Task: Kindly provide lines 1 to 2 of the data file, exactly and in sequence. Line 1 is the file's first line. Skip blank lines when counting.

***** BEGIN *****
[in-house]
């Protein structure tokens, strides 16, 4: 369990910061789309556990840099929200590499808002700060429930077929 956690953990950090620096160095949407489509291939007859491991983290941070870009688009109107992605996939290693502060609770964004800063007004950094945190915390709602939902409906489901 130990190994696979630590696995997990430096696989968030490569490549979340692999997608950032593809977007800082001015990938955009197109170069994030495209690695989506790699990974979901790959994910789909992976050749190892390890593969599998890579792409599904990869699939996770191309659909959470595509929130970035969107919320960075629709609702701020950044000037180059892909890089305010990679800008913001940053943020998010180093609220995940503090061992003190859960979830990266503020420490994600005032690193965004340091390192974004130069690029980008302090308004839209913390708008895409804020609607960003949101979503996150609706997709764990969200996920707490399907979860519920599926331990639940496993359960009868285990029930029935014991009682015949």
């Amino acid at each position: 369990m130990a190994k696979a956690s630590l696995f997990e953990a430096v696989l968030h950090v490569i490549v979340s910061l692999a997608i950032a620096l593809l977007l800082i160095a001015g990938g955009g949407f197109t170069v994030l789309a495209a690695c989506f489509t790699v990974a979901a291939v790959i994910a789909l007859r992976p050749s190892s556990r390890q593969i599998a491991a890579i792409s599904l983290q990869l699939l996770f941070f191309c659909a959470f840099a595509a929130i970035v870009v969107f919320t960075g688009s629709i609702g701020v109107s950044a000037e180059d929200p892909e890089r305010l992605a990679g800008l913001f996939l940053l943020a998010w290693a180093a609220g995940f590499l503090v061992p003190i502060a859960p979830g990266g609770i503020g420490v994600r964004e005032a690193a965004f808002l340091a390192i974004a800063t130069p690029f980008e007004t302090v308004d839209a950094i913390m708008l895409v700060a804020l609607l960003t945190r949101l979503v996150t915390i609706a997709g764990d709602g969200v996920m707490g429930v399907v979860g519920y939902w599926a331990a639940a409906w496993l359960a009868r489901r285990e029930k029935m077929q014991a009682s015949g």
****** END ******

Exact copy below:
[in-house]
């Protein structure tokens, strides 16, 4: 369990910061789309556990840099929200590499808002700060429930077929 956690953990950090620096160095949407489509291939007859491991983290941070870009688009109107992605996939290693502060609770964004800063007004950094945190915390709602939902409906489901 130990190994696979630590696995997990430096696989968030490569490549979340692999997608950032593809977007800082001015990938955009197109170069994030495209690695989506790699990974979901790959994910789909992976050749190892390890593969599998890579792409599904990869699939996770191309659909959470595509929130970035969107919320960075629709609702701020950044000037180059892909890089305010990679800008913001940053943020998010180093609220995940503090061992003190859960979830990266503020420490994600005032690193965004340091390192974004130069690029980008302090308004839209913390708008895409804020609607960003949101979503996150609706997709764990969200996920707490399907979860519920599926331990639940496993359960009868285990029930029935014991009682015949």